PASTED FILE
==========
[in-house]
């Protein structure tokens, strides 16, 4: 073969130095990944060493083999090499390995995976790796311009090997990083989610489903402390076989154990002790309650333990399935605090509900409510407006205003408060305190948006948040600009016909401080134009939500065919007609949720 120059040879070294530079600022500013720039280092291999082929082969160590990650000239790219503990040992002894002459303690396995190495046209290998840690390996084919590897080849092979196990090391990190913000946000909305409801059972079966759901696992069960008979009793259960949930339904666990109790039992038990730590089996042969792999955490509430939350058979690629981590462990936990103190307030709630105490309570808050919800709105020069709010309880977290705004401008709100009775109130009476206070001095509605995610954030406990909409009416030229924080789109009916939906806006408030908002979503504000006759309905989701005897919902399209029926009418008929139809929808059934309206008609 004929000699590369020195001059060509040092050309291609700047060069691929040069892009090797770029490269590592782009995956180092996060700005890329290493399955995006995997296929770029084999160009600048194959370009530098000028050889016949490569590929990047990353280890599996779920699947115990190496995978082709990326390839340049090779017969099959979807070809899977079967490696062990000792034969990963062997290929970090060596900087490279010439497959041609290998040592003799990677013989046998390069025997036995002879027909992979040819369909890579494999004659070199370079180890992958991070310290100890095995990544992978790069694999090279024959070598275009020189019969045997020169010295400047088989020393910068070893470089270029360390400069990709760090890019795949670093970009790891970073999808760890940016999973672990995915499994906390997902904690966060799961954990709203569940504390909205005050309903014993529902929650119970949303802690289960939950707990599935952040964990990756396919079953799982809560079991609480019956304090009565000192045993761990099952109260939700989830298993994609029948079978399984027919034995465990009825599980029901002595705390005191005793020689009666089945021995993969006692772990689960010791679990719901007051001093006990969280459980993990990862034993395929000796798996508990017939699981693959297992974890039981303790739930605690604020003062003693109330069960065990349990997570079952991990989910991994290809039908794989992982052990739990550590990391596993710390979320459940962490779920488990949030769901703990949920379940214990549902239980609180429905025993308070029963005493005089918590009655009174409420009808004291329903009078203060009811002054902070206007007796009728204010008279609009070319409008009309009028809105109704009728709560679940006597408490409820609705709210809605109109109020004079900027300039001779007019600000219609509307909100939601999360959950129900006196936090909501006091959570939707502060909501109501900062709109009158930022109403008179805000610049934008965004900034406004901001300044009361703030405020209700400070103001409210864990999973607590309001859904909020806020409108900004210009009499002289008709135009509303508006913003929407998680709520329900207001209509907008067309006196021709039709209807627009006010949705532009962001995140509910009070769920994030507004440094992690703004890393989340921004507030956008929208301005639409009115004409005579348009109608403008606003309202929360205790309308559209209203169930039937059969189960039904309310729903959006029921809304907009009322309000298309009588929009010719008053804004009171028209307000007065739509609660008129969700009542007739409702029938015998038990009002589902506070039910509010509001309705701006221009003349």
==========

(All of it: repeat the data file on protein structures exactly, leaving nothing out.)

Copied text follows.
[in-house]
């Protein structure tokens, strides 16, 4: 073969130095990944060493083999090499390995995976790796311009090997990083989610489903402390076989154990002790309650333990399935605090509900409510407006205003408060305190948006948040600009016909401080134009939500065919007609949720 120059040879070294530079600022500013720039280092291999082929082969160590990650000239790219503990040992002894002459303690396995190495046209290998840690390996084919590897080849092979196990090391990190913000946000909305409801059972079966759901696992069960008979009793259960949930339904666990109790039992038990730590089996042969792999955490509430939350058979690629981590462990936990103190307030709630105490309570808050919800709105020069709010309880977290705004401008709100009775109130009476206070001095509605995610954030406990909409009416030229924080789109009916939906806006408030908002979503504000006759309905989701005897919902399209029926009418008929139809929808059934309206008609 004929000699590369020195001059060509040092050309291609700047060069691929040069892009090797770029490269590592782009995956180092996060700005890329290493399955995006995997296929770029084999160009600048194959370009530098000028050889016949490569590929990047990353280890599996779920699947115990190496995978082709990326390839340049090779017969099959979807070809899977079967490696062990000792034969990963062997290929970090060596900087490279010439497959041609290998040592003799990677013989046998390069025997036995002879027909992979040819369909890579494999004659070199370079180890992958991070310290100890095995990544992978790069694999090279024959070598275009020189019969045997020169010295400047088989020393910068070893470089270029360390400069990709760090890019795949670093970009790891970073999808760890940016999973672990995915499994906390997902904690966060799961954990709203569940504390909205005050309903014993529902929650119970949303802690289960939950707990599935952040964990990756396919079953799982809560079991609480019956304090009565000192045993761990099952109260939700989830298993994609029948079978399984027919034995465990009825599980029901002595705390005191005793020689009666089945021995993969006692772990689960010791679990719901007051001093006990969280459980993990990862034993395929000796798996508990017939699981693959297992974890039981303790739930605690604020003062003693109330069960065990349990997570079952991990989910991994290809039908794989992982052990739990550590990391596993710390979320459940962490779920488990949030769901703990949920379940214990549902239980609180429905025993308070029963005493005089918590009655009174409420009808004291329903009078203060009811002054902070206007007796009728204010008279609009070319409008009309009028809105109704009728709560679940006597408490409820609705709210809605109109109020004079900027300039001779007019600000219609509307909100939601999360959950129900006196936090909501006091959570939707502060909501109501900062709109009158930022109403008179805000610049934008965004900034406004901001300044009361703030405020209700400070103001409210864990999973607590309001859904909020806020409108900004210009009499002289008709135009509303508006913003929407998680709520329900207001209509907008067309006196021709039709209807627009006010949705532009962001995140509910009070769920994030507004440094992690703004890393989340921004507030956008929208301005639409009115004409005579348009109608403008606003309202929360205790309308559209209203169930039937059969189960039904309310729903959006029921809304907009009322309000298309009588929009010719008053804004009171028209307000007065739509609660008129969700009542007739409702029938015998038990009002589902506070039910509010509001309705701006221009003349």